Debbie Page: Top of the list would be I am fully responsible for myself. That's it. At the end of the day, at the end of my time on my planet, this is it. I'm fully responsible for myself. The second thing is that you need to build your network when you don't need it. I had a mini midlife crisis at 39, realizing that when I turned 40, I would have no one to invite to my birthday party and it started me on a path of recognizing that I needed to be a friend in order to find friends. And that was also partly around the addiction, the isolation, and so really working to make female friends at a time when I “didn't need them.” And I don’t mean that to sound like I wasn't in crisis. I just wanted to have a circle of female friends. So, build your network when you don't need it because there will come a day and you will be so glad that you have it. And then finally, the third thing would be that I have immense capacity. And just when I think I can't go further, I always do and so will you.

 

Arwen Becker: Love that. That's just beautiful. Well, so the last few things, we've got our rapid-fire questions. You've already given us some incredible financial wisdom. So, starting with your best piece of financial wisdom.

 

Debbie Page: It all adds up. it all adds up. There's no amount that’s too small to start with. It all adds up. See, here's the thing, Arwen. If we were walking down the street together, we saw $20 laying on the sidewalk, both you and I would probably throw shoulders at each other to pick it up first, right? Twenty bucks on the sidewalk is nothing to sneeze at and yet when it comes to planning for our financial futures, especially as women, retirement, contributing to a 401(k), IRA, whatever it is, we think, "You know, what good is $20 going to do?” I promise you, sis, it’s going to do a lot especially when it makes another friend and another friend and another friend.

 

Arwen Becker: Yep, consistently over time. Yep. It doesn't have to be a massive amount. Just little bits over time. Again, that's that compound effect. What about a recommended book and why would you recommend it?

 

Debbie Page: So, I'm going to give you two because we went down this way. The first is Codependent No More by Melody Beattie. That was the book that I read when I was figuring out recovery. As someone who was in an addicted relationship, I had to do my own recovery work too as you can appreciate. It's one of those books that I picked it up and a friend of mine says, "You will likely open it, start reading it, and throw it across the room and say, ‘Oh my god, I have this.’” And that's exactly what happened. I'm like, "Oh my God, like why have I never heard of that term?” Life-changing book. The second is my favorite personal development and business book ever written by Jack Canfield and it's The Success Principles. I read that book every year and I use it throughout the year almost like a daily devotional. To read a section, whether it has a business message or a life message or goal-setting message or a conversation like whatever it is, I know it's a message that I need. So, those are my two favorite books.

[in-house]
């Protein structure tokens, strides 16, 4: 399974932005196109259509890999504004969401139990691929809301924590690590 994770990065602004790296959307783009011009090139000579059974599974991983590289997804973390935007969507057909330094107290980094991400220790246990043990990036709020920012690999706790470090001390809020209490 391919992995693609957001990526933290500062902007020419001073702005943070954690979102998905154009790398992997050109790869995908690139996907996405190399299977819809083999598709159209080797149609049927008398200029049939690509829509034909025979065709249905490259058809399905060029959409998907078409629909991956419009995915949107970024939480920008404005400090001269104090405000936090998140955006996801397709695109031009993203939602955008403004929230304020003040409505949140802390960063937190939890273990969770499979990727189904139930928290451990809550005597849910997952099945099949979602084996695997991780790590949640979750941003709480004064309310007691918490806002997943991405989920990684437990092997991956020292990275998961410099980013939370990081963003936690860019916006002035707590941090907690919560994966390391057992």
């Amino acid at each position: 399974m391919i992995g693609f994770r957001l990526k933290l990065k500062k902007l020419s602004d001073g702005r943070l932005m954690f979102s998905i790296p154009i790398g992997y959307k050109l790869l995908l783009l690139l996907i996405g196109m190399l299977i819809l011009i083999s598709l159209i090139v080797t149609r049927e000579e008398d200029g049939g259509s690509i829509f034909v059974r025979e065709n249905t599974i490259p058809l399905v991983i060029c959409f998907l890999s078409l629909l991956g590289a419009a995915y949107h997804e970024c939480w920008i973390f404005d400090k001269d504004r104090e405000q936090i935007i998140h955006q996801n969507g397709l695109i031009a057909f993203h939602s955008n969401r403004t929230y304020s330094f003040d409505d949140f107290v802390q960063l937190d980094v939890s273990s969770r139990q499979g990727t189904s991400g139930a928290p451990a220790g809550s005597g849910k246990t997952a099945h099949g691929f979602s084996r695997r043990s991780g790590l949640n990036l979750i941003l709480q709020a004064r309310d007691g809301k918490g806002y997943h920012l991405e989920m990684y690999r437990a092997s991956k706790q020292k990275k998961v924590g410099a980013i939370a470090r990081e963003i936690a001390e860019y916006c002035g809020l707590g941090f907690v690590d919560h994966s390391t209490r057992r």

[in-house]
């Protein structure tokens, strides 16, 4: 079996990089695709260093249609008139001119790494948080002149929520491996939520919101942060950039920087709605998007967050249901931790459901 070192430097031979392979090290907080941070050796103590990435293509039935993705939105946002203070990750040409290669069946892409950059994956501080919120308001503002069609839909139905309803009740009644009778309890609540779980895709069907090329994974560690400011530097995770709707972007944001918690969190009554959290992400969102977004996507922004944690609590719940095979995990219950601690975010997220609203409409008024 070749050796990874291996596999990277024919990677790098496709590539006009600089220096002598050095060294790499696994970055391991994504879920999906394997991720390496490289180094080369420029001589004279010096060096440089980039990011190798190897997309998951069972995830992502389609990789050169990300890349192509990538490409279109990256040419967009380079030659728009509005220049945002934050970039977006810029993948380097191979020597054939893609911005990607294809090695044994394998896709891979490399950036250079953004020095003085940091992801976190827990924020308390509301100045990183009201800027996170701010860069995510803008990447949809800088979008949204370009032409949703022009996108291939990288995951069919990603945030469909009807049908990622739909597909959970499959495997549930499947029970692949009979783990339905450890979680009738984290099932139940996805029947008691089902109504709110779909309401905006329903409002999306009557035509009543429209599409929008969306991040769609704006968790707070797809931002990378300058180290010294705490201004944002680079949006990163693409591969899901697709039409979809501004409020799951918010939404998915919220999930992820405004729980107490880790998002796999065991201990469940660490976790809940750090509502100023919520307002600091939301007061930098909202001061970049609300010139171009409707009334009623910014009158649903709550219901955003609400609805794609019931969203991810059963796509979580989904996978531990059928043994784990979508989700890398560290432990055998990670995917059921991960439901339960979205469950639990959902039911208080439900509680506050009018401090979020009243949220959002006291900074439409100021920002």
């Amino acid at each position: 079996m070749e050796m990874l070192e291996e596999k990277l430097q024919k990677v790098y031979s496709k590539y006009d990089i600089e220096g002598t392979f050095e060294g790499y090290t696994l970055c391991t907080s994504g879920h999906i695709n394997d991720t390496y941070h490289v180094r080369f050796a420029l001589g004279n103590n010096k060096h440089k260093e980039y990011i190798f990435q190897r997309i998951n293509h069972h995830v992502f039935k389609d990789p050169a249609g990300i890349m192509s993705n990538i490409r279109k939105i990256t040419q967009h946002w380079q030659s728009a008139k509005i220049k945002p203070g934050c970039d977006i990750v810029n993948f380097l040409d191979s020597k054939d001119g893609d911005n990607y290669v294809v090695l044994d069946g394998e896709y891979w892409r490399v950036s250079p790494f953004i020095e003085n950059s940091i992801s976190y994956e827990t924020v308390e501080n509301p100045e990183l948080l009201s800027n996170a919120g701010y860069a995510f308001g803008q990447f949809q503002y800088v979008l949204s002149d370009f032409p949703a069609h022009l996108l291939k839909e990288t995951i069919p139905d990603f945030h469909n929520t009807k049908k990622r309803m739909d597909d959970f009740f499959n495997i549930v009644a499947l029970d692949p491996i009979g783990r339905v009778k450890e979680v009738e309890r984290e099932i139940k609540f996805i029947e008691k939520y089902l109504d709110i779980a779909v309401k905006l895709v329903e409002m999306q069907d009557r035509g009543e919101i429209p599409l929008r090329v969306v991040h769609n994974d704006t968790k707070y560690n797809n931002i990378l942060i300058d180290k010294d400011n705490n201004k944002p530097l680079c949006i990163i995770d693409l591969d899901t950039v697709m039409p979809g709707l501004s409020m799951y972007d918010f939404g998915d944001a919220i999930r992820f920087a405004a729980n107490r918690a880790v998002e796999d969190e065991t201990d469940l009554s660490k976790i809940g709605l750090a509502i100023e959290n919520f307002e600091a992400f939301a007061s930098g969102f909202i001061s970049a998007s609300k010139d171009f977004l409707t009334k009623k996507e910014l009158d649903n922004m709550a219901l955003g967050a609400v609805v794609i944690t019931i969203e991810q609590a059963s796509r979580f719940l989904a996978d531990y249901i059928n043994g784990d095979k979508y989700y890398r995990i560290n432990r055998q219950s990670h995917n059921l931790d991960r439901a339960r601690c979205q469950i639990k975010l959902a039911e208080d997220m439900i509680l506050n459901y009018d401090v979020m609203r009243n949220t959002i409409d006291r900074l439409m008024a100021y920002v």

Arwen Becker: Love it. And what's a favorite quote?

 

Debbie Page: Go for it.

 

Arwen Becker: Just go for it.

 

Debbie Page: Just go for it. And here's the thing about this. So, these are words from my dad. Every time I would come to him, whether it was deciding on where I was going to go to college, he'd never gone to college, whether it was deciding to take my first job out of college or buy my first business, he would always say to me when I would come to him, "Pop, I'm curious like what do you think?” He'd always say, "Go for it,” and I'm like, “No, no, no, really like I need some advice. I need some dad wisdom here like help me out, man.” And he would always follow it up with this, "You're going to regret the things that you never did and always wonder what if. You will never regret the things that you did, even if they don't work out the way you ‘probably would.’ So, go for it.”

 

Arwen Becker: I love that. That's so beautiful. So, how can our listeners get ahold of you? My wonderful Debbie Page.

 

Debbie Page: I love it. Thank you. My online home is my name, DebbiePage.com. If you're a Facebook person and a woman in business or you want to surround yourself with other women in business, you can become part of my community. I have a private Facebook group called the Women's Business Profit Lab and we have daily conversations around money and business and entrepreneurship and I do weekly free coaching in there for 30 minutes. There's about 800 or 900 women now in there and it's a really great community. And then you can find me online, Instagram, Twitter, @debbiekpage.

 

Arwen Becker: Yeah. And you are such a blessing because you really do provide me and so many other women this ability to stand powerfully as they are and believe for something better and I know that your community is just so appreciative and very fortunate to have you as a leader.

 

So, ladies, I definitely recommend especially if you're a business owner or somebody looking to do that, plug into Debbie because she is a wealth of knowledge and she has the fruit to prove that it can be done. Well, my dear, I appreciate you so much. Thank you for coming on today and being a part of this and just love you.

 

Debbie Page: Thank you for having me and thank you for what you're doing to give this opportunity for women to come together and share their stories with no shame or guilt or blame and to allow other people to listen in and find their voice and that's how we're all going to get through life is together.

 

Arwen Becker: Amen, sister. Thank you

 

Debbie Page: Thank you.

[END]